From Jess Speropulos, Associate Youth Minister
This past winter, we began reading novels with our girls in the evenings before bed. We began with Roald Dahl’s The BFG and then ventured into C.S. Lewis’s classic, The Lion, the Witch, and the Wardrobe . Our Lucy was named after Lucy Pevensie from the series, so she especially enjoyed that one. After we have finished each book, we pick a night to snuggle up on the couch, pop some popcorn, and watch the movie together. It has been so fun to see and hear the girls’ reactions as the characters from these stories come to life onscreen. When the action scenes get a bit scary or all seems lost, we remind them that they already know the end of the story. They know that there is always hope, and sometimes we have to sit in the scary and uncomfortable parts for a bit—leaning on our faith over our fear. 

Last night we finished Charlie and the Chocolate Factory , another Roald Dahl favorite, and I was so struck by the final scene. (Warning, spoilers ahead). Charlie Bucket, Grandpa Joe, and Mr. Willy Wonka himself come crashing into the Bucket family’s ramshackle cottage on the edge of town with their flying glass elevator. Mr. Wonka has just told Charlie that he is bestowing upon him his beloved chocolate factory, and he wants Charlie’s whole family to come live and work in the factory as well. Charlie’s family has been living in abject poverty for as long as he can remember. Sustained by bits of bread and watery cabbage soup, so this is pretty great news. You would think that, upon hearing this life changing news, Charlie’s family would be jumping for joy and edging out the door to embark upon their new life. However, this is not the case…

Grandma Josephine is the first to object, stating that she would, “rather die in my bed” than go with that crazy man offering them the world. She, and the other members of Charlie’s family, cannot imagine what this new life might be like, and the life that is known to them, however uncomfortable, seems safer than whatever this strange man in a flying elevator might be offering—however wonderful it might be. I often find myself in a similar place as Grandma Josephine in the story. My fear of the unknown, or just my fear in general, can often outweigh my faith in our good God. He offers me abundant life, peace, hope, and unending love . Yet, my expectations of what those promises really mean for my life and the life of those I love are so limited. I wonder if what I really fear is being disappointed. This is truly demonstrated in how I pray and what I do (and do not) pray for—my unwillingness to ask God for what really is on my mind and in my heart.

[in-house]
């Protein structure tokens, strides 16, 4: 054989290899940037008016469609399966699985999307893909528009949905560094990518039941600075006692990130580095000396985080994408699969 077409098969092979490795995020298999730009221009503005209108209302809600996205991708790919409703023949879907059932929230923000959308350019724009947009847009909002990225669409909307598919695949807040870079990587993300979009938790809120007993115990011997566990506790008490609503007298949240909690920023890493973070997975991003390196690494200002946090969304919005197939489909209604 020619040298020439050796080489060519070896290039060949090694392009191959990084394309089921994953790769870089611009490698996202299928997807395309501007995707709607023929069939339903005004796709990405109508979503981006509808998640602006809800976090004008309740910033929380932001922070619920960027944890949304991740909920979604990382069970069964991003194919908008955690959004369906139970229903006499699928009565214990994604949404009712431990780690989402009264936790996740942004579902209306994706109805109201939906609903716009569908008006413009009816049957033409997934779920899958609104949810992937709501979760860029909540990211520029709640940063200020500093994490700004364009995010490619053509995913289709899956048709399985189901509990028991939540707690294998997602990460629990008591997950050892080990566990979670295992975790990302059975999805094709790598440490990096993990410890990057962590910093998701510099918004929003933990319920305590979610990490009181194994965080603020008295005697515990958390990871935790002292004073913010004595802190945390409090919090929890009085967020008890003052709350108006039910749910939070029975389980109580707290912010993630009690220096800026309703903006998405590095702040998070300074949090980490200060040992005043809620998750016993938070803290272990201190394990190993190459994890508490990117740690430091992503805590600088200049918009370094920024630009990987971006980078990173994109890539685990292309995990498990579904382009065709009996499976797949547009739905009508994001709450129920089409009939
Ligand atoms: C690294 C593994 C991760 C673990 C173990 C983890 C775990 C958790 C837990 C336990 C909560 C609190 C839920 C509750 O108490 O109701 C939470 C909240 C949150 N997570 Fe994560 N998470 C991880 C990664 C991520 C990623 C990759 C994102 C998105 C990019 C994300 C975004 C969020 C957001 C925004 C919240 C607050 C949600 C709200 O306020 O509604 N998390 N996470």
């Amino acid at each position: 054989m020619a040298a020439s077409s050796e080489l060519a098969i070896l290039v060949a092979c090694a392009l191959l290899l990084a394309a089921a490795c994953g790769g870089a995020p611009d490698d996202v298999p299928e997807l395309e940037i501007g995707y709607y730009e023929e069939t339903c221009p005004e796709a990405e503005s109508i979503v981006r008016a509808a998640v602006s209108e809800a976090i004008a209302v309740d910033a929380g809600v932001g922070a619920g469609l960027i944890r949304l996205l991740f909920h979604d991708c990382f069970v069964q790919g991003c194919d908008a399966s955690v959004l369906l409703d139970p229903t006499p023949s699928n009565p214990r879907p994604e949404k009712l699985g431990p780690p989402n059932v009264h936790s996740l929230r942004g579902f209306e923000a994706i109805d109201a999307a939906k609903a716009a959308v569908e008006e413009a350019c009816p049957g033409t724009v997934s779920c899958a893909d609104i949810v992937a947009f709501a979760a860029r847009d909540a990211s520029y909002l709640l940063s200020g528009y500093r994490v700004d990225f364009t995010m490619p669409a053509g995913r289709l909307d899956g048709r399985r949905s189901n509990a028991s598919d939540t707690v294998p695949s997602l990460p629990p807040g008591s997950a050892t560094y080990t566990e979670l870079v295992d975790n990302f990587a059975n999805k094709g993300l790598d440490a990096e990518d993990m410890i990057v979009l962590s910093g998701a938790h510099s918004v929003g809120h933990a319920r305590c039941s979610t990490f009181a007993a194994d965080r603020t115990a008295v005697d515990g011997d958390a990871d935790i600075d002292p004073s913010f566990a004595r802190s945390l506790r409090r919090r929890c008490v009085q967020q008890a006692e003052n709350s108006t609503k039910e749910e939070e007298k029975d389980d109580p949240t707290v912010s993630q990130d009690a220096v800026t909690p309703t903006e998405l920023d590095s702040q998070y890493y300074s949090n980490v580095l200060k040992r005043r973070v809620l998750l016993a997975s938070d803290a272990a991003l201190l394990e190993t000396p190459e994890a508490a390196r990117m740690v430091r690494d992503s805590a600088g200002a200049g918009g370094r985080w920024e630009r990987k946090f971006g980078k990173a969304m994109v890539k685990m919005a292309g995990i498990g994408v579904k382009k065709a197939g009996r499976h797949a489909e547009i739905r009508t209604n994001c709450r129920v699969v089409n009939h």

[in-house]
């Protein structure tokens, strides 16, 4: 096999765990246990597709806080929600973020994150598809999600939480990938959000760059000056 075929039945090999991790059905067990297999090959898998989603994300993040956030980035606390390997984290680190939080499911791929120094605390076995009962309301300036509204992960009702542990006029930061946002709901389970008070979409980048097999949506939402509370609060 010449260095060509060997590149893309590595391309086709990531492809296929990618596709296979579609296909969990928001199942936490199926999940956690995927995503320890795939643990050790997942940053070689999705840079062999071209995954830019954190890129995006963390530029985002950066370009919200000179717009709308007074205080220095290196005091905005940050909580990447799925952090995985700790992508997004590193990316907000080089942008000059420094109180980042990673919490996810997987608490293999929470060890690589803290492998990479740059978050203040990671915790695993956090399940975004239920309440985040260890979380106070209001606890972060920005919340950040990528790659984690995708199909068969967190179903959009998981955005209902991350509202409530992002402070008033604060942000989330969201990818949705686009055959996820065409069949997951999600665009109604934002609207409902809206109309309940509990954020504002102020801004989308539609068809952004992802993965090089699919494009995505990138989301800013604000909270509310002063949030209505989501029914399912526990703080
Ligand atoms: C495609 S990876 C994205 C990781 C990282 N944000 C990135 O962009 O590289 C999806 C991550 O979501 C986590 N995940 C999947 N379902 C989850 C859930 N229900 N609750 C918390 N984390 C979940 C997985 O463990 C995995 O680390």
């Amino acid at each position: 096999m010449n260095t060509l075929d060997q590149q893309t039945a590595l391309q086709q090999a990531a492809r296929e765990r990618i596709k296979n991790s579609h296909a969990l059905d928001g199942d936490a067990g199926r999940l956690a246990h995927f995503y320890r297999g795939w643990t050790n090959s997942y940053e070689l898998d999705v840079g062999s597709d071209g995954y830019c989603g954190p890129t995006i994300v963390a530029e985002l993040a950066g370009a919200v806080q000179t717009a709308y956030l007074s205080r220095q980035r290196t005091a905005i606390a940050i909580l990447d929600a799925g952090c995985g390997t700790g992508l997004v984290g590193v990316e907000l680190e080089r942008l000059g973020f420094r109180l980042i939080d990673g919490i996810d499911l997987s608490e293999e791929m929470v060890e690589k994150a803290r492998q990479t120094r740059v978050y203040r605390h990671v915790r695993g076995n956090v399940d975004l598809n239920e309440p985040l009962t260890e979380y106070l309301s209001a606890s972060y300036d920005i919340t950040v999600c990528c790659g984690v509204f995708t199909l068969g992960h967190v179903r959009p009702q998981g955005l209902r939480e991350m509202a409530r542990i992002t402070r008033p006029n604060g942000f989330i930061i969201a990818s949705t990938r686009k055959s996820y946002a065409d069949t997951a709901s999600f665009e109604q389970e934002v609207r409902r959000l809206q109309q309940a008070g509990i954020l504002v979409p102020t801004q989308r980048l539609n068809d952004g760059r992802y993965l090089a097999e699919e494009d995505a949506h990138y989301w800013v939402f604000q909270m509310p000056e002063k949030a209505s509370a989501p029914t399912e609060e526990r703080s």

In The Weight of Glory , C.S. Lewis writes, “It would seem that Our Lord finds our desires not too strong, but too weak. We are half-hearted creatures, fooling about with drink and sex and ambition when infinite joy is offered us, like an ignorant child who wants to go on making mud pies in a slum because he cannot imagine what is meant by the offer of a holiday at the sea. We are far too easily pleased.”

Too often I settle for mud pies, afraid that if I ask for what I really hope, I will be disappointed. As I reflect upon this truth, I am struck by the fact that the real problem is forgetting who it is my faith is in. People tend to be disappointing. We hurt each other and let each other down. We promise the world and can’t deliver. But, we, as Christians, are not called to put our faith in people, we are called to put our faith in God—the God who made us, sustains us, and even raises the dead. In 2 Corinthians 1:9-10, the Apostle Paul writes, “Indeed, we felt that we had received the sentence of death. But that was to make us rely not on ourselves but on God who raises the dead… On him we have set our hope…”

When we put our faith in the right place, we don’t need to fear the unknown. We already know the end of the story. We don’t need to settle, and we don’t need to fear asking for what we truly hope and what we really need. We don’t need to settle for mud pies and watery cabbage soup when we have a God who calls us to “abundant life.” My hope for you and for myself is that we would not fear asking God for big things as we begin to move forward in this new world. 

After all, we already know the end of the story.

Jess
  • Be on the look out for a phone call from Church Receptionist Becky Arthur or other staff members, as we update our Realm directory.